Dustin has worked harder than most writers I know to polish his first novel. The result of all that hard work is the upcoming publication of his first novel, Exiles of a Gilded Moon. Following is our interview, and please feel free to place comments here for Dustin.
1. What made you decide to write in the fantasy genre?
Fantasy has been one of my favorite genres for as long as I can remember. The power to shape an entire world with the stroke of a pen and to transport a reader within its environs, is something that has always captivated me.
I grew up reading both fantasy and sci-fi books from a variety of authors, and watching fantasy films. These experiences left a deep impression and really sparked my imagination. As a writer, I feel that fantasy allows for unlimited possibilities. It gives writers and readers an opportunity to examine facets of the human experience through an imaginary lens, less encumbered with the biases of our present world.
2. You did an amazing amount of work with multiple revisions. What helped you stick with this project, or believe in it so strongly?
This story began as an idea that I had as a teenager. During my senior year French class, my teacher often reminded us that different works of art inspired each other, such as DeBussy’s Le Mer, which I believe was inspired by Hiroshige’s Wave over Kanagawa. One day, we were asked to paint something abstract. I chose to paint an alien sky dominated by a ringed planet and its orbiting moons. The perspective of the viewer is looking up at the sky from one of the moons. At that moment, I asked myself what kind of story could I create based upon such an usual scene. Over the years, I imagined and wrote what a civilization depicted in this painting might look like.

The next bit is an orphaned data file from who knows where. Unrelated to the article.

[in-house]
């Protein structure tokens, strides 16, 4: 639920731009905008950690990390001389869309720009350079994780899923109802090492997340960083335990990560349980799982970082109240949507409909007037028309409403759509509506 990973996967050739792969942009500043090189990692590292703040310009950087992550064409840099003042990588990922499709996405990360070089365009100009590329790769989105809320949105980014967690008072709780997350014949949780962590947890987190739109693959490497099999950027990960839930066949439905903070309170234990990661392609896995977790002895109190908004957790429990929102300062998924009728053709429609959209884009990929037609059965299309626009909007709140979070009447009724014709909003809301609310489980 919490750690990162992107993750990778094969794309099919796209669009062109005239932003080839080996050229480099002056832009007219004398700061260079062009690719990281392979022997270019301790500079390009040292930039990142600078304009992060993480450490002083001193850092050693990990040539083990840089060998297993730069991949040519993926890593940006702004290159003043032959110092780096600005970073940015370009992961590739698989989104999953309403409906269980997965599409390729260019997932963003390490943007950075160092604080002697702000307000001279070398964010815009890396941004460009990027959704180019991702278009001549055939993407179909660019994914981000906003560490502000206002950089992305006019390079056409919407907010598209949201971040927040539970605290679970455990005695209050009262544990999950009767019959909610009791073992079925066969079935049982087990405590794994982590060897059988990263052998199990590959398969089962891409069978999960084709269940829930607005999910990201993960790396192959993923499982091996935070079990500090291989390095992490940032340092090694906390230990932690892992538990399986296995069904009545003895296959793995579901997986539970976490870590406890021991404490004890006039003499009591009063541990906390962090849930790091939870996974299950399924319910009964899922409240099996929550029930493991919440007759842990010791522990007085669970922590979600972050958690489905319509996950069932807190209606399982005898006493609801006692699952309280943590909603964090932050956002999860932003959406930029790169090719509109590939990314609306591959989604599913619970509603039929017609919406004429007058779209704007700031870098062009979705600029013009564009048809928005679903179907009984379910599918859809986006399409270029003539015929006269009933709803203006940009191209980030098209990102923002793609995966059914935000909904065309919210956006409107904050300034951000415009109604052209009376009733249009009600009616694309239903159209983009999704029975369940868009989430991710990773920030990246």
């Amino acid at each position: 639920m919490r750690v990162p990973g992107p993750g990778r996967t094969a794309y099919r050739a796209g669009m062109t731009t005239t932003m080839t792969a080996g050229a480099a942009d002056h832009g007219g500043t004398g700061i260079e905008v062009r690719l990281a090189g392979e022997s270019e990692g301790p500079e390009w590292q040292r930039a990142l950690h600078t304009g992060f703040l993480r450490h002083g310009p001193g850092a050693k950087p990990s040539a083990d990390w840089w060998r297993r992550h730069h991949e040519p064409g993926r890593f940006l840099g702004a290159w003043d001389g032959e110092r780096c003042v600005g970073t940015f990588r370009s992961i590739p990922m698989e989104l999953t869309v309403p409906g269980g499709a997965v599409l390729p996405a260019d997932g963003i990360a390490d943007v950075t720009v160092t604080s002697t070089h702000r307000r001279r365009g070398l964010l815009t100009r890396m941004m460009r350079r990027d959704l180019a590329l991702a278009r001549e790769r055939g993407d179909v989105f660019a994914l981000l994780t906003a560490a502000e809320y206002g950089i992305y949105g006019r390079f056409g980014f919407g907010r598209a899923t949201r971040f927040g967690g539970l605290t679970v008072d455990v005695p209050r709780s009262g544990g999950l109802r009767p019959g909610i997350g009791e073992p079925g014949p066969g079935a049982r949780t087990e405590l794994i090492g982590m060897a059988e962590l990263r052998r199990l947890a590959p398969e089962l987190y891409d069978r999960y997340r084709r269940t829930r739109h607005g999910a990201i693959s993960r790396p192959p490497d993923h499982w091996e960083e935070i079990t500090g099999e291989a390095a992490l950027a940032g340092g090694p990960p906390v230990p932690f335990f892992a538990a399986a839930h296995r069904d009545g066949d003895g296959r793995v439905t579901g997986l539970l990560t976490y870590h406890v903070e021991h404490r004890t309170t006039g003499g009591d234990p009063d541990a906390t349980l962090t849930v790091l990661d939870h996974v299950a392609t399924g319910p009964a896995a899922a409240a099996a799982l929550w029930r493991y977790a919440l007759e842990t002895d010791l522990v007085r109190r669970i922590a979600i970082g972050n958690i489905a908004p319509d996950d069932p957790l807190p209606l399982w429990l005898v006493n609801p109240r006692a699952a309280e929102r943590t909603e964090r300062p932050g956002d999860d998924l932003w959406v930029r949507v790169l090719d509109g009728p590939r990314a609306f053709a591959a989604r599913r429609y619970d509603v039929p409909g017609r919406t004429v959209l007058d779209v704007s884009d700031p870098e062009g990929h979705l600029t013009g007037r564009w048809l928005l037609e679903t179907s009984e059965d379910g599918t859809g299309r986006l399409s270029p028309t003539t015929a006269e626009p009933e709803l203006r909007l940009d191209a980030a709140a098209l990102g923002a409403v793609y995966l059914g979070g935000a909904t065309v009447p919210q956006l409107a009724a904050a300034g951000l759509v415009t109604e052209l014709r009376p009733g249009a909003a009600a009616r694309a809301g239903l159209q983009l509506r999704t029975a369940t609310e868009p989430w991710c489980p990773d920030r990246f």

It took a significant effort to finish my manuscript. I think what helped me stick with the project was seeking to honor that original, irresistible idea that entered my teenage mind. Furthermore, working with you as my professional editor really encouraged me to work harder to perfect my manuscript. Finally, the positive response from my early readers pushed me to complete my story and share it with the world.
3. What was the hardest part of this process for you?
I think the hardest part was coming to realize that a draft is not static, and everything is up for revision or change. Once I accepted that, I was able to reimagine my manuscript and make it a much more compelling story.
4. What was an early experience where you learned words had power?
My parents are excellent story tellers, and their stories really influenced me. They would often share moments about their upbringing in South America, during dinner. From an early age, I learned the power of description, and how words could evoke images and feelings, and seemingly transport you to places you’ve never even been.
5. How did you select the names for your characters?
I have an obsession with words, especially unique sounding ones. I chose the names for my main characters based on iterations of names and places that I’ve come across over the years. I tried to make them as unique as possible, to evoke the different cultures and peoples described in the story. As is evident, many names are familiar, and evoke various cultures. I tried to make all of the names relatable and pronounceable.
6. Because you chose the fantasy genre, you had to do a lot of world building. What things helped you envision this world?
I have a vivid imagination and I sought to conjure images of places that would have a mixture of familiar and foreign qualities. I’ve been inspired by many things, such as my own family’s roots in South America. I’ve also been inspired by a variety of climates from watching PBS and National Geographic as a child, to traveling to different countries around the world as an adult. Oftentimes, the most random of events have inspired a setting in my book, from wandering through various neighborhoods, to remembering a conversation I might’ve had with a family member. It’s hard to predict where and when inspiration will strike!